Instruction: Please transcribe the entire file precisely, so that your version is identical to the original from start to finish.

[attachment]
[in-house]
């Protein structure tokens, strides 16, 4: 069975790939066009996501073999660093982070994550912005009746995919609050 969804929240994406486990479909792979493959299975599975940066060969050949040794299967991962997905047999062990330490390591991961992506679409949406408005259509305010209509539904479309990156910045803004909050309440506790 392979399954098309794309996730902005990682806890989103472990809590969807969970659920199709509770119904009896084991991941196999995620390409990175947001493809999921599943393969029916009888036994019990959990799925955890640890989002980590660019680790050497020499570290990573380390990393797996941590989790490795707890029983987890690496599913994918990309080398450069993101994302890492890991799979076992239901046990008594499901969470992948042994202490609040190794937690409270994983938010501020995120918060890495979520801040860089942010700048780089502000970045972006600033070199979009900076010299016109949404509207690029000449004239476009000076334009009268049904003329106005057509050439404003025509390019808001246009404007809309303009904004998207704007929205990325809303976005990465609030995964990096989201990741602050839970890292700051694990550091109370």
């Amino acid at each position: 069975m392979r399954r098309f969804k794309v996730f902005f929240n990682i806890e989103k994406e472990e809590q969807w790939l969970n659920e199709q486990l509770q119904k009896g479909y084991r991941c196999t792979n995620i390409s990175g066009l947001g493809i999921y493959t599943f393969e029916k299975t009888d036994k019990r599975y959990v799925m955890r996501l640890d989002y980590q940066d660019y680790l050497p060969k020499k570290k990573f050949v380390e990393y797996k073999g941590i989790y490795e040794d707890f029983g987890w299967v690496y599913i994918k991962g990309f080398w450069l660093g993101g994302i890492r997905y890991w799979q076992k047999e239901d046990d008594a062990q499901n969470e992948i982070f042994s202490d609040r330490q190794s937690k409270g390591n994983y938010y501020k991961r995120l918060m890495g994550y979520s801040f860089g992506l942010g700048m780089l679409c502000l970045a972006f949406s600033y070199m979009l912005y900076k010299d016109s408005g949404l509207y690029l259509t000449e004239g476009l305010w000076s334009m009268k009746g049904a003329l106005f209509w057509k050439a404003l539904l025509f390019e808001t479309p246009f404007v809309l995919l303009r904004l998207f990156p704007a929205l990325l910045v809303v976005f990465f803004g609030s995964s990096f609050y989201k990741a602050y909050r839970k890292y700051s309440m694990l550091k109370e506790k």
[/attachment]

[in-house]
């Protein structure tokens, strides 16, 4: 069975790939066009996501073999660093982070994550912005009746995919609050 969804929240994406486990479909792979493959299975599975940066060969050949040794299967991962997905047999062990330490390591991961992506679409949406408005259509305010209509539904479309990156910045803004909050309440506790 392979399954098309794309996730902005990682806890989103472990809590969807969970659920199709509770119904009896084991991941196999995620390409990175947001493809999921599943393969029916009888036994019990959990799925955890640890989002980590660019680790050497020499570290990573380390990393797996941590989790490795707890029983987890690496599913994918990309080398450069993101994302890492890991799979076992239901046990008594499901969470992948042994202490609040190794937690409270994983938010501020995120918060890495979520801040860089942010700048780089502000970045972006600033070199979009900076010299016109949404509207690029000449004239476009000076334009009268049904003329106005057509050439404003025509390019808001246009404007809309303009904004998207704007929205990325809303976005990465609030995964990096989201990741602050839970890292700051694990550091109370």
């Amino acid at each position: 069975m392979r399954r098309f969804k794309v996730f902005f929240n990682i806890e989103k994406e472990e809590q969807w790939l969970n659920e199709q486990l509770q119904k009896g479909y084991r991941c196999t792979n995620i390409s990175g066009l947001g493809i999921y493959t599943f393969e029916k299975t009888d036994k019990r599975y959990v799925m955890r996501l640890d989002y980590q940066d660019y680790l050497p060969k020499k570290k990573f050949v380390e990393y797996k073999g941590i989790y490795e040794d707890f029983g987890w299967v690496y599913i994918k991962g990309f080398w450069l660093g993101g994302i890492r997905y890991w799979q076992k047999e239901d046990d008594a062990q499901n969470e992948i982070f042994s202490d609040r330490q190794s937690k409270g390591n994983y938010y501020k991961r995120l918060m890495g994550y979520s801040f860089g992506l942010g700048m780089l679409c502000l970045a972006f949406s600033y070199m979009l912005y900076k010299d016109s408005g949404l509207y690029l259509t000449e004239g476009l305010w000076s334009m009268k009746g049904a003329l106005f209509w057509k050439a404003l539904l025509f390019e808001t479309p246009f404007v809309l995919l303009r904004l998207f990156p704007a929205l990325l910045v809303v976005f990465f803004g609030s995964s990096f609050y989201k990741a602050y909050r839970k890292y700051s309440m694990l550091k109370e506790k």